Step 7: Rehydrate the Dehydrated Taco Sauce

Now let’s talk about rehydrating the dehydrated taco sauce. The process is basically the same, whether you’re starting with crumbled or powdered dried taco sauce.

First let’s take a look at rehydrated crumbled dehydrated taco sauce.

Rehydrating Crumbled Dehydrated Taco Sauce

I started off with a little less than a tablespoon of crumbled dried taco sauce, and added a tablespoon of hot water. You can see the progression in the photos above. Within a couple of minutes, the taco sauce was completely rehydrated, but it was thicker than I wanted.

In the third photo you can see that the taco sauce is almost more of a paste than a sauce. So I dribbled in a little bit of water at a time until it was the desired consistency.

Rehydrating Powdered Taco Sauce

The rehydrated taco sauce that I made from the powder has a smoother consistency than the taco sauce made from the taco sauce crumbles.

The process of rehydrating dehydrated taco sauce that has been powdered is exactly the same as rehydrating crumbled taco sauce . However, there are a couple of differences. The first difference is that the water to powder ratio is a bit higher than when rehydrating the taco sauce crumbles.

When rehydrating powdered taco sauce, I recommend using three to four parts water to one part taco sauce powder. As an example, use three to four tablespoons hot water to one tablespoon dehydrated taco sauce powder.

One thing to be aware of is that when you first add the taco sauce powder to the water, there will be a thinner consistency. As the powder rehydrates, it thickens up a bit. So, don’t rush to add more powder. Give it a few minutes and then check the consistency.

Since we all have different preferences when it comes to how thick we want our sauces to be, it’s best to experiment with the amount of water you want to use. But it’s always better to start with less, get the taco sauce rehydrated, and then add in small amounts of water until the taco sauce is your desired consistency.

Using Dehydrated Taco Sauce

You can use your dehydrated taco sauce in multiple ways. I love to toss some into a pot of beans as they cook. If you use the taco sauce this way, there’s no reason to rehydrate it first. Use it like you would a spice. It adds a delicious flavor to beans, soups, and chili.

You can also sprinkle it on ground beef as you fry it, when making a Mexican-inspired dish.

Of course, you can also rehydrate it, and eat it with chips.

Today I decided to use my rehydrated taco sauce on some scrambled eggs.

Believe it or not, I made these scramble eggs from eggs that I had dehydrated in my food dehydrator! If you’d like to learn how to dehydrate eggs to add to your food storage, be sure to check out this post.

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Here are some of my favorite dehydrating tools

Thank you for reading this article. I hope you found it helpful as you strive to stock your pantry with delicious home-dehydrated food! Here are some tools that I use that I’m hoping you’ll also find helpful. These are affiliate links, so if you do decide to use any of them, I’ll earn a commission. Please know that these are the tools that I recommend and believe in 100%!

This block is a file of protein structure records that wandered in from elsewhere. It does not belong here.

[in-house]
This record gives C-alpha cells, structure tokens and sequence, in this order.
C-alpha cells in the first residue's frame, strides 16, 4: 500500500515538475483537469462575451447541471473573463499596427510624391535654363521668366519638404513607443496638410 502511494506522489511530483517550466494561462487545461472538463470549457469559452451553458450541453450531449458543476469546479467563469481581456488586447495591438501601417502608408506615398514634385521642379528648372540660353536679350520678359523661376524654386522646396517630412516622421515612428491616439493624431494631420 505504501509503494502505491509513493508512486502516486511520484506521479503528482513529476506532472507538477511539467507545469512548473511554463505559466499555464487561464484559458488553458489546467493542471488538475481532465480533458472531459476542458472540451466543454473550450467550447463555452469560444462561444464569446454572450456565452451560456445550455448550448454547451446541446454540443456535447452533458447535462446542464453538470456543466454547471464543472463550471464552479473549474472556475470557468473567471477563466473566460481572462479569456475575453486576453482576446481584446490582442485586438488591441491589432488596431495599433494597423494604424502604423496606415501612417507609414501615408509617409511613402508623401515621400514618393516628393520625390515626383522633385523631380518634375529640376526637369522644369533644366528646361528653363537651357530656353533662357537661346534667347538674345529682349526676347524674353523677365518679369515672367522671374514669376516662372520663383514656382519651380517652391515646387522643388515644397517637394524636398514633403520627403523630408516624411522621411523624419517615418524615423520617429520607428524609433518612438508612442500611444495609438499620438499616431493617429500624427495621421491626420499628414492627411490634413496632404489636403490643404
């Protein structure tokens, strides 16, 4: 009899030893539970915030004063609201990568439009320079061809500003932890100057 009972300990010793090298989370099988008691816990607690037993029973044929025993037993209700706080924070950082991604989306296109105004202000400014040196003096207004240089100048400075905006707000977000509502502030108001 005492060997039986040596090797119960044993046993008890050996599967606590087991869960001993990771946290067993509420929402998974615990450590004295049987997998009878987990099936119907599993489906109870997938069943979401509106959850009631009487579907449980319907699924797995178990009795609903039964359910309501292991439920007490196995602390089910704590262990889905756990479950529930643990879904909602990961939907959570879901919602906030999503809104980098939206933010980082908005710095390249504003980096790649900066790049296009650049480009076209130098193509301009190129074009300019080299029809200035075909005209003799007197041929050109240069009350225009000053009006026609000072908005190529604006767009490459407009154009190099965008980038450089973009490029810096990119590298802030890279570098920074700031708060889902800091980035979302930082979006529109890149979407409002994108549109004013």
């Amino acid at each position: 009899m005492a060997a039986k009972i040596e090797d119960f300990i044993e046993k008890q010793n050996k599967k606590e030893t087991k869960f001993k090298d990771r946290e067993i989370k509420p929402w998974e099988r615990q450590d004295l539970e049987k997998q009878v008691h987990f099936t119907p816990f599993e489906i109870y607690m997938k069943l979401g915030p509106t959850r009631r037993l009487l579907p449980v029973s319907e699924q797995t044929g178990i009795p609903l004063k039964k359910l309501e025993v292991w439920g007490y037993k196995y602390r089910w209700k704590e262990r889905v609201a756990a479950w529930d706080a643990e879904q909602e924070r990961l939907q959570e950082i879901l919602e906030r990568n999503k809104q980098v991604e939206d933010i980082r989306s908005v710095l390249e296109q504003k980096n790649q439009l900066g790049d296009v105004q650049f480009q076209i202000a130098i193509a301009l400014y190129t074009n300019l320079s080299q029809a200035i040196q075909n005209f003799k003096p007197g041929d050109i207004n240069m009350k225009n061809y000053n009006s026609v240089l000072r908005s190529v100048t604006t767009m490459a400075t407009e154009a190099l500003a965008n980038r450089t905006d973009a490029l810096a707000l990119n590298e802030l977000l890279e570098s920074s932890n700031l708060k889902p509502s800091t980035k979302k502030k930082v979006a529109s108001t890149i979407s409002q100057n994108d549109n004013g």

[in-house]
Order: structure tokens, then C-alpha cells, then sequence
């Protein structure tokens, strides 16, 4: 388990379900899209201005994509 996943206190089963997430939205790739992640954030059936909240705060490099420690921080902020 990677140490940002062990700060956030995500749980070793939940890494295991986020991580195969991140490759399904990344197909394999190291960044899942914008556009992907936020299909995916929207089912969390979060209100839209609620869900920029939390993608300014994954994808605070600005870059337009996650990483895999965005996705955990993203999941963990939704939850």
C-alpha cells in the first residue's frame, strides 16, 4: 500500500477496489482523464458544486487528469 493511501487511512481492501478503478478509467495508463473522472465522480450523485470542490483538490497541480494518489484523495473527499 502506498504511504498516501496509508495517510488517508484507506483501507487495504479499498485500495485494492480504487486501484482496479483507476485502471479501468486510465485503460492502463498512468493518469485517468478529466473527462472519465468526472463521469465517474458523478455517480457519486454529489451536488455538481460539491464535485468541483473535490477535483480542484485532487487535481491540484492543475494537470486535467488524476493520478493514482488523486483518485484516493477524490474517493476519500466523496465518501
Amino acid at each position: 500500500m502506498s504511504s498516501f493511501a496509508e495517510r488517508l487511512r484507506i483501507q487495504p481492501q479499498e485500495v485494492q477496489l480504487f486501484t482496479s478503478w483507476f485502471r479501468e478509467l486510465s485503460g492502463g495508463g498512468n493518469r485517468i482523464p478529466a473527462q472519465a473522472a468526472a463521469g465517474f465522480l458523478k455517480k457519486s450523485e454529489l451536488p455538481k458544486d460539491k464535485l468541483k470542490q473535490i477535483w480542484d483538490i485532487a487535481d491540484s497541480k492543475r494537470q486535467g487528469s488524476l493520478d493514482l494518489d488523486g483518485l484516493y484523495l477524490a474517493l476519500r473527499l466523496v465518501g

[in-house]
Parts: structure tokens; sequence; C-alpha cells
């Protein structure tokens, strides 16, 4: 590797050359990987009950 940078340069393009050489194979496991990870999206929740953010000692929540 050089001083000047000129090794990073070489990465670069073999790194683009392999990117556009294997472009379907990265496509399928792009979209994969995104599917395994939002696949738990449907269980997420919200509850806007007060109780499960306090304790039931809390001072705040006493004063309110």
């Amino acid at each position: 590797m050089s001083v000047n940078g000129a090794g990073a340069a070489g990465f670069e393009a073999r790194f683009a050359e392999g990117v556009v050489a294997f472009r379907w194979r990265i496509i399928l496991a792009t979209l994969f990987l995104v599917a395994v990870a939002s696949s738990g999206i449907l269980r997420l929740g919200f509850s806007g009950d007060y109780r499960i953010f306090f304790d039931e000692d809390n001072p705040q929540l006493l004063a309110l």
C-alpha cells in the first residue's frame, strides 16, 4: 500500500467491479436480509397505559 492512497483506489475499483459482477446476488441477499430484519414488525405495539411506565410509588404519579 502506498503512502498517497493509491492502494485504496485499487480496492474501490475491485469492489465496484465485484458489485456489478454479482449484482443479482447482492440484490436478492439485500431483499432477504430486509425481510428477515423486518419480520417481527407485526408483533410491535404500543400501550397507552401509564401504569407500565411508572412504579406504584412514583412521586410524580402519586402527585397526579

The Nesco FD-75A Snackmaster Pro Food Dehydrator was my first dehydrator, and still one of my favorites. I actually have two of them! If I was only going to buy one dehydrator and was on a strict budget, this would be it. I love it because it’s very reasonably priced, and is expandable up to 12 trays. I recommend starting with the basic system that comes with 5 trays. Then expand by buying additional trays, fruit leather sheets, and mesh screens.

The Cosori Premium Dehydrator is my most recent dehydrator purchase.  In many respects, it’s superior to the Nesco since it is constructed with stainless steel, which is always a winner. I love the ease of use, and how precise it is when it comes to setting the temperature. It’s also versatile in that you can remove some of the racks. This makes it possible to use it for more than just dehydrating. As an example, you can use the Cosori dehydrator to make yogurt, something you definitely can’t do with any of the stackable dehydrators.

Nesco FD-1018A Gardenmaster Pro Food Dehydrator – I’ve had my eye on this dehydrator for a LONG time. I don’t have space for another dehydrator, so I’m just waiting for one of my dehydrators to die so I can buy this one! What I really love about this dehydrator is that it expands to up to 30 (yes, 30!) trays. At 1,000 watts, it’s more powerful than the two dehydrators listed above. If you only have the means to buy one dehydrator, and have limited space to dehydrate, I recommend this one since you can dehydrate a huge amount of food at a time.

The FoodSaver Vacuum Sealing Machine is a great way to preserve the food you’ve dehydrated. The machine I use is no longer available. I chose this one because it’s a great price and includes a port that makes it possible to use the accessory kit linked to below. Since I store all my dehydrated food in mason jars, the jar sealer attachments are a must. But with this device, you can also use food storage bags if you’re short on mason jars, or prefer to seal you dehydrated food in bags.

The FoodSaver Handheld Cordless Food Vacuum Sealer is a great option for those with limited space. I keep mine charged up in my kitchen, so I can easily reseal jars every time I use some of my dehydrated food. While I still love my larger FoodSaver, from a convenience perspective, this one can’t be beat.

The FoodSaver Accessory Kit is a must if, like me, you store dehydrated food in mason jars. You can use this kit with either of the vacuum sealers linked to above.